Grafix Pottery WheelOne of our more interesting Christmas gifts was the Grafix Pottery Wheel, an intro to clay throwing kit in a box for kids. It’s an interesting concept; but how does it work in real life? Read on to find out.

Our daughter is four years old and very interested in fine arts and crafting. She received a lot of non-drying sculptural clay this holiday season to help her develop hand strength and coordination. We saw this throwing wheel set as being a respite from the Sclupey and a chance to do something different and more guided with her clay building.

The kit includes a handful of plastic clay tools, a 6″ x 4″ x 4″ block of clay, sponge, paint brush, acrylic paints, a battery powered wheel (4 D batteries, not included) and floor pedal. The instructions are scant. If the parents do not have previous experience throwing clay, I imagine you will have an uphill battle to get anything accomplished. The instructions do not cover wedging (kneading), wetting or carving the clay. Needle and ribbon tools are not included with the kit (probably for safety reasons). Those are necessary to have anything approaching a professional product.

Kid throwing potteryThe wheel itself is woefully underpowered. Whenever I applied adult-level pressure (to help with centering or shaping), the wheel slowed to a halt. To have a pot tall enough to use the arm-guide (a creative idea for helping kids stay steady when applying designs) you will need to use your entire allotment of clay, rendering the kit useless until you order more. Assuming you get a finished product that you want to keep, your clay will dry to greenware and then you can paint it with the provided acrylics. There are no provisions to fire or glaze the pot to make it stronger or food-safe. If you are lucky enough to have a kiln available, the clay is high quality and ready to finish appropriately.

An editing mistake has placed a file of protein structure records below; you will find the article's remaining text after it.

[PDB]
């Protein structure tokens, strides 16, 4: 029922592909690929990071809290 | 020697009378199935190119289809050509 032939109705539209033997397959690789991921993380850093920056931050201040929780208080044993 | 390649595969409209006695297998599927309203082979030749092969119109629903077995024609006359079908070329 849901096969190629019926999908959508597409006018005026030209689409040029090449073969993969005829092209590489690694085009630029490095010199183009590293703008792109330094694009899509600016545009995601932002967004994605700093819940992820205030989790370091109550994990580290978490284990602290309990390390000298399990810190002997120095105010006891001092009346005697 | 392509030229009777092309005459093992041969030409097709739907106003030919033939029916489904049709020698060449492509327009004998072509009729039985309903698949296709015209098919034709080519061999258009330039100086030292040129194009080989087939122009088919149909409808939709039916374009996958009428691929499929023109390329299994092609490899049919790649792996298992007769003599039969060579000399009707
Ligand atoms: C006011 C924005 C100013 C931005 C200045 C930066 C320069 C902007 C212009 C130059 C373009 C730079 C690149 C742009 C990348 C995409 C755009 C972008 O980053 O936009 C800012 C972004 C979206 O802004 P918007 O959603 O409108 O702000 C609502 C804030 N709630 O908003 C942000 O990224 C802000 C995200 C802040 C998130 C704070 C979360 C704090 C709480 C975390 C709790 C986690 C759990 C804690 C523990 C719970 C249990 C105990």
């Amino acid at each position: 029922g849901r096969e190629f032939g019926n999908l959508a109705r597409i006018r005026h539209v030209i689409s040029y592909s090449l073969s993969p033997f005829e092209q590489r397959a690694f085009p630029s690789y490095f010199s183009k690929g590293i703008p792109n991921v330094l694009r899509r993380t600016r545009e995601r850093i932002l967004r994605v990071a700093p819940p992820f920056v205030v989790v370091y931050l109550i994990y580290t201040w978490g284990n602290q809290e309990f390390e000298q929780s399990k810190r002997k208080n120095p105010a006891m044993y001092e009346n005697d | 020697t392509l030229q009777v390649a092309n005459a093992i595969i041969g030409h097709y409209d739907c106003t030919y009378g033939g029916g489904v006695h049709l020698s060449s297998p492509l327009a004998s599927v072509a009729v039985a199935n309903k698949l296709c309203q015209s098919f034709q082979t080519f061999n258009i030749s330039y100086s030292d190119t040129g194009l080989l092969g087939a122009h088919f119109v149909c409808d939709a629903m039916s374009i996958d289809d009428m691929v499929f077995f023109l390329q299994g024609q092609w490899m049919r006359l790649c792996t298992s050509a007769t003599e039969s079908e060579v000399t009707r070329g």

It probably goes without saying; but this should be used outdoors or in an open space that can be mopped easily. Throwing clay is messy, even for professionals. Have a bucket of water handy for wetting the clay and sponge and for letting your kid clean their clay-caked hands at regular intervals. If this is a first-time clay throwing experience for you and your child, do some additional research before attempting to use this kit. You’ll become frustrated very quickly. Youtube is full of great pottery throwing videos to get you started.

Unless you are a seasoned ceramics enthusiast able to guide your child through the process, I would encourage you to seek out another kit or better yet, enroll in a local arts class to allow your child to use professional equipment and receive quality instruction. Learning to throw pottery can be frustrating for adults and even more-so for little ones. Give your kid the best chance to succeed and skip this kit.